According to a March report by CNBC, Exxon initiated a trial project to mine Bitcoin in North Dakota’s Bakken oil reserves in 2021. Bloomberg stated that the US’s largest oil and gas corporation is considering doing the same in Alaska, as well as sections of Nigeria, Argentina, Guyana, and Germany. And it’s not the only one. Other oil firms, such as ConocoPhillips in North Dakota, see the energy-hungry cryptocurrency as a way to reduce their carbon footprint while also potentially making money. Because the United States has become the world’s largest Bitcoin mining centre, this could become an increasing trend.
The story of how fossil fuel firms used the world’s dirtiest cryptocurrency to green their books begins with a persistent gas problem. When a business drills for oil, it frequently also extracts methane gas from the ground. Methane is a greenhouse gas that is even more potent than carbon dioxide. Over the next 20 years, if a corporation lets that methane escape into the atmosphere, which they are embarrassingly frequently guilty of, methane will trap heat with 80 times the potency of CO2.
Oil firms will frequently pump some of that gas back into the ground, not out of altruism, but to maintain the pressure that propels oil up from wells. However, there isn’t always enough space to return the unused gas to the ground. What’s the alternative? Make a fire with it. The process of burning methane, known as “flaring” in the industry, generates CO2. This is a harm-reduction strategy when it comes to the environment. It would be preferable to avoid releasing gas in the first place, but releasing CO2 is marginally better than allowing more potent methane to float up into the sky.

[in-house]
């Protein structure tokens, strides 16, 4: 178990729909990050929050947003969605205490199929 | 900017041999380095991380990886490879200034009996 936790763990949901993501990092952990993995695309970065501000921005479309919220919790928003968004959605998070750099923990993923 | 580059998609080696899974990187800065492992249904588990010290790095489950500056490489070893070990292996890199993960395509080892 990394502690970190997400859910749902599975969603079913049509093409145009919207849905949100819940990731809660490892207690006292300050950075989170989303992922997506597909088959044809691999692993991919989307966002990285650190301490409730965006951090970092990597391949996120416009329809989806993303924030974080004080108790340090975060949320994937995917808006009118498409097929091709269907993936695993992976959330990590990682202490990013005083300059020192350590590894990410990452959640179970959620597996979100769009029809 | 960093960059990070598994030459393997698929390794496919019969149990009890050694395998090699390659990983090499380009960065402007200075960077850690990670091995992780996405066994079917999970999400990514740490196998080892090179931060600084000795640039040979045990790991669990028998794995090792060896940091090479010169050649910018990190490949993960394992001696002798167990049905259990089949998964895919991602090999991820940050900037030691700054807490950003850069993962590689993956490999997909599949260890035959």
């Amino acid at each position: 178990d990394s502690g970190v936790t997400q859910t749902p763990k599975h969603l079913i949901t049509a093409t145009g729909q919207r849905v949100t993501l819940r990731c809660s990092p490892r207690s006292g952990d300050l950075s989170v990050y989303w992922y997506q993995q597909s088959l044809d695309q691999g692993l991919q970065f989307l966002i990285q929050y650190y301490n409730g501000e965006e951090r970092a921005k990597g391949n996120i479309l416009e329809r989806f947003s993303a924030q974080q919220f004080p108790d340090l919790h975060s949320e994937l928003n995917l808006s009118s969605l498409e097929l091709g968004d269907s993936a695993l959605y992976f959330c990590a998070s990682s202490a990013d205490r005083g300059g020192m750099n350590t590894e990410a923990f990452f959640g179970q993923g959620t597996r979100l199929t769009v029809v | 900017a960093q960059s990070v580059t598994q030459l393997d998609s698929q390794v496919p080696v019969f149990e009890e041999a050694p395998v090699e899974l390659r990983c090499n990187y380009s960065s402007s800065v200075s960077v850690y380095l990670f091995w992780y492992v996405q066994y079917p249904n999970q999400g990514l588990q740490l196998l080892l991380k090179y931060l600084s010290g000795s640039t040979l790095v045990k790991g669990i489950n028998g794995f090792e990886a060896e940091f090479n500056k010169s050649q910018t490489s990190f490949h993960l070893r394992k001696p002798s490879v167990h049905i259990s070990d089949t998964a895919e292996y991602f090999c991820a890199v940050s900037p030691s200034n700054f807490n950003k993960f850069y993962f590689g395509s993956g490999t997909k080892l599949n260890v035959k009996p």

All of that gas could be converted to power, but that would necessitate the construction of infrastructure. And it appears that fossil fuel businesses are willing to accept such losses rather than spend the (very inexpensive) money and time needed to develop pipelines to get that gas to market. A more appealing option is to utilise that gas on-site near the oil well, eliminating the need to build a new pipeline to do so.
In a year, the Bitcoin network consumes almost the same amount of electricity as Malaysia. Miners use specific technology and a lot of electricity to solve increasingly complicated riddles in order to create new Bitcoin. According to Paasha Mahdavi, an assistant professor of political science at the University of California, Santa Barbara, Exxon’s decision to use waste gas for Bitcoin rather than finding a more practical purpose “is actually probably one of the worst case scenarios for an infrastructure project.”
It might be different if Exxon’s waste gas was delivered to the grid, where it could be used for a more important purpose, such as heating and lighting homes. The extra gas would then displace pollution that would have otherwise resulted from gas drilling elsewhere. When Exxon mines Bitcoin with waste gas, though, this isn’t the case.